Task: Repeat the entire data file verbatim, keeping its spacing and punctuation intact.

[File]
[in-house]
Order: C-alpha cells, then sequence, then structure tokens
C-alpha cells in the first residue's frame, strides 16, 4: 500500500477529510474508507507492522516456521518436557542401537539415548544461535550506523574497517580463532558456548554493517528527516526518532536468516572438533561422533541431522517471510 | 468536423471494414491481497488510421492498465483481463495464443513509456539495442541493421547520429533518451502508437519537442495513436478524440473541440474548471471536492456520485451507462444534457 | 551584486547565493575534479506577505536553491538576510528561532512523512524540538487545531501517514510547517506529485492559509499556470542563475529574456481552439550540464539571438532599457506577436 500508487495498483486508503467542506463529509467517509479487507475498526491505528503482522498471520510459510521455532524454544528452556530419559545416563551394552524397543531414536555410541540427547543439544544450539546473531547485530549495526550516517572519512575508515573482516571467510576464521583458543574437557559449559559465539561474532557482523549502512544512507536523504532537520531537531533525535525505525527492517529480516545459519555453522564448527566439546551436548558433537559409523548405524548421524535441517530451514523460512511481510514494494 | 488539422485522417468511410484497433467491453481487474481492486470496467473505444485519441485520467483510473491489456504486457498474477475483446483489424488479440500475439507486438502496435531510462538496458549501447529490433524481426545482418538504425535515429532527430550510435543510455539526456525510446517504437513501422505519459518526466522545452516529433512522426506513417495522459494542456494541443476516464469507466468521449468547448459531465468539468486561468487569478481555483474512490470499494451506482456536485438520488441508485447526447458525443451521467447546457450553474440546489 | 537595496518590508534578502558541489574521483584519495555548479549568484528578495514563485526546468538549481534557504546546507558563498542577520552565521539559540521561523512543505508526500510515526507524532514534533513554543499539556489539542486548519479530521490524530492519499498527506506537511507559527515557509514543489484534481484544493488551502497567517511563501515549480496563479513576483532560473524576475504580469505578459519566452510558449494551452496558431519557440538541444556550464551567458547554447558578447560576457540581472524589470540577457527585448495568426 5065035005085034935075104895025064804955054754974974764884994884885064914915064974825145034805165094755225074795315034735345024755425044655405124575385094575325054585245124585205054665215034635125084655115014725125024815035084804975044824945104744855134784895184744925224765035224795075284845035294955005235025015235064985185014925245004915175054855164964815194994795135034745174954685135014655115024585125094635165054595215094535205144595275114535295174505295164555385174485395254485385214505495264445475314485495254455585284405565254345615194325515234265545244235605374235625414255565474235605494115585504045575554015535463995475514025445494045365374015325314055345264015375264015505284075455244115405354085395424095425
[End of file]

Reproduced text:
[in-house]
Order: C-alpha cells, then sequence, then structure tokens
C-alpha cells in the first residue's frame, strides 16, 4: 500500500477529510474508507507492522516456521518436557542401537539415548544461535550506523574497517580463532558456548554493517528527516526518532536468516572438533561422533541431522517471510 | 468536423471494414491481497488510421492498465483481463495464443513509456539495442541493421547520429533518451502508437519537442495513436478524440473541440474548471471536492456520485451507462444534457 | 551584486547565493575534479506577505536553491538576510528561532512523512524540538487545531501517514510547517506529485492559509499556470542563475529574456481552439550540464539571438532599457506577436 500508487495498483486508503467542506463529509467517509479487507475498526491505528503482522498471520510459510521455532524454544528452556530419559545416563551394552524397543531414536555410541540427547543439544544450539546473531547485530549495526550516517572519512575508515573482516571467510576464521583458543574437557559449559559465539561474532557482523549502512544512507536523504532537520531537531533525535525505525527492517529480516545459519555453522564448527566439546551436548558433537559409523548405524548421524535441517530451514523460512511481510514494494 | 488539422485522417468511410484497433467491453481487474481492486470496467473505444485519441485520467483510473491489456504486457498474477475483446483489424488479440500475439507486438502496435531510462538496458549501447529490433524481426545482418538504425535515429532527430550510435543510455539526456525510446517504437513501422505519459518526466522545452516529433512522426506513417495522459494542456494541443476516464469507466468521449468547448459531465468539468486561468487569478481555483474512490470499494451506482456536485438520488441508485447526447458525443451521467447546457450553474440546489 | 537595496518590508534578502558541489574521483584519495555548479549568484528578495514563485526546468538549481534557504546546507558563498542577520552565521539559540521561523512543505508526500510515526507524532514534533513554543499539556489539542486548519479530521490524530492519499498527506506537511507559527515557509514543489484534481484544493488551502497567517511563501515549480496563479513576483532560473524576475504580469505578459519566452510558449494551452496558431519557440538541444556550464551567458547554447558578447560576457540581472524589470540577457527585448495568426 5065035005085034935075104895025064804955054754974974764884994884885064914915064974825145034805165094755225074795315034735345024755425044655405124575385094575325054585245124585205054665215034635125084655115014725125024815035084804975044824945104744855134784895184744925224765035224795075284845035294955005235025015235064985185014925245004915175054855164964815194994795135034745174954685135014655115024585125094635165054595215094535205144595275114535295174505295164555385174485395254485385214505495264445475314485495254455585284405565254345615194325515234265545244235605374235625414255565474235605494115585504045575554015535463995475514025445494045365374015325314055345264015375264015505284075455244115405354085395424095425